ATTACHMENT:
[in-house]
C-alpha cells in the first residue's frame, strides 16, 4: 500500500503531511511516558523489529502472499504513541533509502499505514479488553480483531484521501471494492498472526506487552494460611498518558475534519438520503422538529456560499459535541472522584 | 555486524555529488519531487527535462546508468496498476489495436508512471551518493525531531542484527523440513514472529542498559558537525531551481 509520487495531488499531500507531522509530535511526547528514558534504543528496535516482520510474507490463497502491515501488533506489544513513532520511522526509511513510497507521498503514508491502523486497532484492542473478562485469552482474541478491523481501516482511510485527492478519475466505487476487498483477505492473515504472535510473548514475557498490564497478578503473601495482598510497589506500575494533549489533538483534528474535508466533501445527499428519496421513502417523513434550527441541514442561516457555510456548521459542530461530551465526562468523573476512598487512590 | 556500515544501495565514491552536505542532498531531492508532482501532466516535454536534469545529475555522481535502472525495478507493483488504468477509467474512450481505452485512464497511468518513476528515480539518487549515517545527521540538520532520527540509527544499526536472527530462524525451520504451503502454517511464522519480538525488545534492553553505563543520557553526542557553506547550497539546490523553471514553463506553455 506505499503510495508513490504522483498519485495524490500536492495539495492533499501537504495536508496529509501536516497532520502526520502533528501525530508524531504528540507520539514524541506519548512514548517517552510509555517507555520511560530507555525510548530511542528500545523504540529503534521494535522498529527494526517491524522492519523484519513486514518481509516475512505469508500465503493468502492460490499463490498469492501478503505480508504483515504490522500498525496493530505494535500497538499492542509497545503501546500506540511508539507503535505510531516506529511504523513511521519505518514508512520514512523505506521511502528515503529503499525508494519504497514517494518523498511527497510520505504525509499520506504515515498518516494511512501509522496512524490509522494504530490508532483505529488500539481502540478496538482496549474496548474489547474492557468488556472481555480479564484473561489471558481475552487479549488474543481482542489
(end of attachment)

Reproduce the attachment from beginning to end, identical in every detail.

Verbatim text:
[in-house]
C-alpha cells in the first residue's frame, strides 16, 4: 500500500503531511511516558523489529502472499504513541533509502499505514479488553480483531484521501471494492498472526506487552494460611498518558475534519438520503422538529456560499459535541472522584 | 555486524555529488519531487527535462546508468496498476489495436508512471551518493525531531542484527523440513514472529542498559558537525531551481 509520487495531488499531500507531522509530535511526547528514558534504543528496535516482520510474507490463497502491515501488533506489544513513532520511522526509511513510497507521498503514508491502523486497532484492542473478562485469552482474541478491523481501516482511510485527492478519475466505487476487498483477505492473515504472535510473548514475557498490564497478578503473601495482598510497589506500575494533549489533538483534528474535508466533501445527499428519496421513502417523513434550527441541514442561516457555510456548521459542530461530551465526562468523573476512598487512590 | 556500515544501495565514491552536505542532498531531492508532482501532466516535454536534469545529475555522481535502472525495478507493483488504468477509467474512450481505452485512464497511468518513476528515480539518487549515517545527521540538520532520527540509527544499526536472527530462524525451520504451503502454517511464522519480538525488545534492553553505563543520557553526542557553506547550497539546490523553471514553463506553455 506505499503510495508513490504522483498519485495524490500536492495539495492533499501537504495536508496529509501536516497532520502526520502533528501525530508524531504528540507520539514524541506519548512514548517517552510509555517507555520511560530507555525510548530511542528500545523504540529503534521494535522498529527494526517491524522492519523484519513486514518481509516475512505469508500465503493468502492460490499463490498469492501478503505480508504483515504490522500498525496493530505494535500497538499492542509497545503501546500506540511508539507503535505510531516506529511504523513511521519505518514508512520514512523505506521511502528515503529503499525508494519504497514517494518523498511527497510520505504525509499520506504515515498518516494511512501509522496512524490509522494504530490508532483505529488500539481502540478496538482496549474496548474489547474492557468488556472481555480479564484473561489471558481475552487479549488474543481482542489